Early May, I drilled holes in the bottom of a dozen plastic buckets I had picked up from the dollar store.
I placed a few large rocks in the bottom of each container, and filled the rest with potting soil from a bag. In each pot, I planted a tomato seedling. I watered the plants and placed them along the fence outside to grow.
I faithfully cared for my tomato plants, picked off suckers and crawling pests. The plants grew tall and leafy.
Early summer brought blossoms. But the blossoms drooped and fell off without producing fruit.
My fears were realized, the beautiful big trees all over our yard were the culprit. My tomato plants were not getting enough sun to produce fruit. I began moving the plants from place to place throughout the yard in the hope of catching enough sun. No matter where they were placed, the plants were lucky to get two hours of full sun each day. That was simply not enough to produce fruit.
A month ago, after seeing my gardening friends wrapping up their tomato season, I made a final effort to see fruit.
I moved all my plants into our shady sun-room. I popped in couple red LED lights. I added magnesium to the soil and waited to see blossoms appear.
My past experiences with growing plants and gardening has done little to give me any confidence in my gardening abilities.
I admit I am an experimental gardener. I am not good at growing things and keeping them alive. But I do enjoy the journey of trying to grow things, even if I fail in my endeavor.
Most plants require the same basic care. Nutrients, protection from the elements, disease, and pests, pruning, water, sun, and securing of the stems are essential elements for the care of a tomato plant. Growing a fruiting tomato plant is all about nurturing.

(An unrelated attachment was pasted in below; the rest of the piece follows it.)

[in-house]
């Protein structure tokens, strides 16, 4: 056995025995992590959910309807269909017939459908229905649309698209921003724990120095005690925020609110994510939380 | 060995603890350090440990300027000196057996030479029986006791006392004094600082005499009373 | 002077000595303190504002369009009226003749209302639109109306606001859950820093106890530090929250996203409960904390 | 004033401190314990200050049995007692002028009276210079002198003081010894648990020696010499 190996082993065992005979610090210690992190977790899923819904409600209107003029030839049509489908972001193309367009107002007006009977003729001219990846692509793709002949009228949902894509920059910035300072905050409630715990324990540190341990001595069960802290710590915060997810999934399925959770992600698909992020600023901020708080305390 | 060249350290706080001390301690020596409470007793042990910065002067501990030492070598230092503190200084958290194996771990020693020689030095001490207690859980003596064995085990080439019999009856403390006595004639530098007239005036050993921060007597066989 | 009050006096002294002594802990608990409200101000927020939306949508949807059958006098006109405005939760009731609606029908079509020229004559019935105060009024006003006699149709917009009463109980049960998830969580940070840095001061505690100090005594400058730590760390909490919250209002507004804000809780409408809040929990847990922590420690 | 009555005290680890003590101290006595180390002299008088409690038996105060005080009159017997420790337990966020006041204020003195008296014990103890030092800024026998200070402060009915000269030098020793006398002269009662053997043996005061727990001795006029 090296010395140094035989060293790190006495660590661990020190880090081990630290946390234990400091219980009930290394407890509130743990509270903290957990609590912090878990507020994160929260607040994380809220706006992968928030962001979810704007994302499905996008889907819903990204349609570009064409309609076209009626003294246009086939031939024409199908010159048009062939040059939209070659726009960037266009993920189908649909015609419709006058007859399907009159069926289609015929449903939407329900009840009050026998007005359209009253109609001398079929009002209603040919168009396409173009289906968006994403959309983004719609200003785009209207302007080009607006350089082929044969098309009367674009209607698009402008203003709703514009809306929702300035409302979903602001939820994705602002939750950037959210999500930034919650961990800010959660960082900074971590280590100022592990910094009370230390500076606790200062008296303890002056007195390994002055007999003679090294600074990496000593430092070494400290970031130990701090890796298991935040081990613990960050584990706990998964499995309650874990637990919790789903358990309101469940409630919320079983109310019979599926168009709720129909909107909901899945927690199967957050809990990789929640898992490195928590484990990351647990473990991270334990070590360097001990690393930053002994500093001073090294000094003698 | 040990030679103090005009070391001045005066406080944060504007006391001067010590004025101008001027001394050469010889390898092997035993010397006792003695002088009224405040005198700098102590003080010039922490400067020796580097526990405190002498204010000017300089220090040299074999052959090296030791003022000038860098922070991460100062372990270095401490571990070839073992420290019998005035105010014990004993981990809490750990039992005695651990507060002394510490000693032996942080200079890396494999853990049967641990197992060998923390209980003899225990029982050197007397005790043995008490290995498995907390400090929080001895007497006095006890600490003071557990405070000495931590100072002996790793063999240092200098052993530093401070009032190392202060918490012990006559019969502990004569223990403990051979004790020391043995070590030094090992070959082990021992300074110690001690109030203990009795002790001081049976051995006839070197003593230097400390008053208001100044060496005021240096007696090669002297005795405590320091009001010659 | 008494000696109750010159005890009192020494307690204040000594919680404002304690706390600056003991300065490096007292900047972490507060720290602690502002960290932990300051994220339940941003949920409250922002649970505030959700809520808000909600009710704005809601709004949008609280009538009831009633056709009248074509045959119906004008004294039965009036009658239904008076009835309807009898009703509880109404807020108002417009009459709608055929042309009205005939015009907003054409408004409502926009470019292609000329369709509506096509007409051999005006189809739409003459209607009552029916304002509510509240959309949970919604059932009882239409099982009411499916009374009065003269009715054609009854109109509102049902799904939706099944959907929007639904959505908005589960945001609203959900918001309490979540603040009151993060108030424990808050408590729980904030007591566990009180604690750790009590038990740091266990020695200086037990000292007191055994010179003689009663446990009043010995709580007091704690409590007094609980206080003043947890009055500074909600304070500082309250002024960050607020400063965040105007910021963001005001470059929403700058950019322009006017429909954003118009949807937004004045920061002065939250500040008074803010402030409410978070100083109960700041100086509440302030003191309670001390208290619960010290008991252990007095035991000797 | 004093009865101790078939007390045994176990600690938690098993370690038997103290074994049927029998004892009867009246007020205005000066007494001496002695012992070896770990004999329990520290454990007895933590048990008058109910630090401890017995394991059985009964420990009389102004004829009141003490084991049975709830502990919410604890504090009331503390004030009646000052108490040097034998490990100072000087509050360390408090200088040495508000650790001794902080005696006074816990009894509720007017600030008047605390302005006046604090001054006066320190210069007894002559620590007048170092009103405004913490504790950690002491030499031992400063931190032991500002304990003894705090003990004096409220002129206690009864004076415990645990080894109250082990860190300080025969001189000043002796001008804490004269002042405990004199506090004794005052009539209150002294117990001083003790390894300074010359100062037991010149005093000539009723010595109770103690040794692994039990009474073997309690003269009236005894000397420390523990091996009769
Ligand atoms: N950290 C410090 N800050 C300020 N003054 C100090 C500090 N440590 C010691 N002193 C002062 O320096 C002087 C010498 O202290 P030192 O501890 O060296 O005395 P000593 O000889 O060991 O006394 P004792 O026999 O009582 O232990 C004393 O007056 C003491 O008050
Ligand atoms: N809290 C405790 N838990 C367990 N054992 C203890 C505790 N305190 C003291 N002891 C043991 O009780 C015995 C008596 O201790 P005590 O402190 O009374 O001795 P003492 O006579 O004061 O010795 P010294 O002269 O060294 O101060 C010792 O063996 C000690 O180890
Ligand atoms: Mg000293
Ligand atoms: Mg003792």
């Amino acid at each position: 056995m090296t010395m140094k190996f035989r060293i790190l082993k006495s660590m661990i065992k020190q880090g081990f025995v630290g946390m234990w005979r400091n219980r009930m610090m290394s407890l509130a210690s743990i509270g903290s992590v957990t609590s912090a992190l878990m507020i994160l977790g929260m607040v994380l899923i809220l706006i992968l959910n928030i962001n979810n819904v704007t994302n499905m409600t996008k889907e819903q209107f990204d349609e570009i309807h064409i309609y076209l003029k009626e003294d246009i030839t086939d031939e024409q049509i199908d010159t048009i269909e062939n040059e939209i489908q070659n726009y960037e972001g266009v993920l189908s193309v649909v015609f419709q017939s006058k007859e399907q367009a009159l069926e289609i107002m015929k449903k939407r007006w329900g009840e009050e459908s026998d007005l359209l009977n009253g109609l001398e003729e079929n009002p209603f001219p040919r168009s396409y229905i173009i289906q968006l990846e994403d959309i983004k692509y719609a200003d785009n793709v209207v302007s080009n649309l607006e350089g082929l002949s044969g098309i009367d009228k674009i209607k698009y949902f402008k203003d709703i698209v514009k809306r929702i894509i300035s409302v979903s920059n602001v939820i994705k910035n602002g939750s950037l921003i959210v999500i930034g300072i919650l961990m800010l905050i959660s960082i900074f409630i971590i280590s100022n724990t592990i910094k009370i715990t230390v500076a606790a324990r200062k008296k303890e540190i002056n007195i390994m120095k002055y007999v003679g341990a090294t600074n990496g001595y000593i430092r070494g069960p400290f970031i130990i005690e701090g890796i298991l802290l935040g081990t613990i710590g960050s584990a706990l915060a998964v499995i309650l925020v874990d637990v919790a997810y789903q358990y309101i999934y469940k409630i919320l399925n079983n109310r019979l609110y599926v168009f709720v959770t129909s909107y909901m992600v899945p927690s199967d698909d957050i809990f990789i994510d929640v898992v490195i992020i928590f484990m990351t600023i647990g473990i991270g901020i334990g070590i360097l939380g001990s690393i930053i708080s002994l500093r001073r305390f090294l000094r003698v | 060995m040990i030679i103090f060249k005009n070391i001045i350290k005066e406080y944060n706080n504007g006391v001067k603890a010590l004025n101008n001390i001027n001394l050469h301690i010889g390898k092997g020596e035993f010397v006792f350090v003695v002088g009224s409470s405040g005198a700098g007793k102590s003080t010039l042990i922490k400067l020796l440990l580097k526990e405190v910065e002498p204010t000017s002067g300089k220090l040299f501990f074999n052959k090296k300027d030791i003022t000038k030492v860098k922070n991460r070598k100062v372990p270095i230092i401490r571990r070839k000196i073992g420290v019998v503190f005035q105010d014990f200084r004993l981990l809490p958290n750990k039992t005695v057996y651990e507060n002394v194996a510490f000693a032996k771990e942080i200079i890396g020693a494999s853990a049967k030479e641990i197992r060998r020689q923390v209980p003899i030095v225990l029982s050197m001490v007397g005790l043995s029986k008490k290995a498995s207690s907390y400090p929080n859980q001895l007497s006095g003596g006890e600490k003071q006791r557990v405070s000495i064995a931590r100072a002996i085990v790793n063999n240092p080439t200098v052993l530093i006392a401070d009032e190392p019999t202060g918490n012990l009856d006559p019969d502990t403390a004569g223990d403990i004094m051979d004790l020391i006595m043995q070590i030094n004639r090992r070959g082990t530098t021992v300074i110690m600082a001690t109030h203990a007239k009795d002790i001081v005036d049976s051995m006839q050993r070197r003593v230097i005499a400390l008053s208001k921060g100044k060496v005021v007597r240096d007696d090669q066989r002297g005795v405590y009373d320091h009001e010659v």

I love the meaning of the word “nurture.” It is far more than providing for needs. Nurture implys a depth of attentiveness, an attention to detail, and forthought. Nurturing is providing every essential need to bring about flourishing.
Nurture also includes the notion of being known before care is given. I cannot expect my tomato plants to produce anything if I do not know enough about them to foresee the needs they have.
The term “nurture.” is a very biblical term. Nurturing relationships pepper Scripture. Nurturing is essential to a wide assortment of relationships such as a husband and wife, parents and children, fellow Christians and even strangers.
Nothing is so beautiful to me as the nurturing God does for my soul. Psalm 23 comes into my minds as a step by step example of the Lord nurturing His beloved sheep.
The Shepherd knows His sheep so well He can forsee their every concern. Not only does the Shepherd tend the sheep in the moment, but He prepares for the moments ahead by eliminating dangers and making provisions for the future needs of those sheep in His care.
Our heavenly Father wants to see the souls of all who belong to Him not only live, but thrive and bear much fruit.
In John 15, the husbandman tends to the vine in a nurturing way by of pruning in the right season. That is about where I am with my tomatoes. A summer labor and barren yet, flourishing tomato vines grace the corners of my sun-room as October begins. It is time for some plant purging. If one wants to see fruit, sometimes hard steps must be taken. It is all part of the nurturing process.
He tends ever so carefully to our every need, with the goal of the fruit we will bear as a result of His provision of nourishment, pruning, blessing of daily essentials, and protection.
Oh how nurtured I am by my heavenly Father. He knows and loves me. He wants not only what is best for my care, but what is best for my flourishing, flowering, and fruit bearing.
My Father provides everything I need. There is so much peace in God’s soverign work in every detail of my life.
I know that I am growing in the exact environment that is best. I have been given the perfect amount of provisions for my daily needs. No part of of my life is luck or chance.
I am meticulously nurtured in every aspect of my life by my all-knowing, loving Father…for eternity.
13 As a father has compassion on his children,
so the Lord has compassion on those who fear him;
14 for he knows how we are formed,
he remembers that we are dust.
15 The life of mortals is like grass,
they flourish like a flower of the field;
16 the wind blows over it and it is gone,
and its place remembers it no more.
17 But from everlasting to everlasting
the Lord’s love is with those who fear him,
and his righteousness with their children’s children—
18 with those who keep his covenant
and remember to obey his precepts. PSALM 103:113-18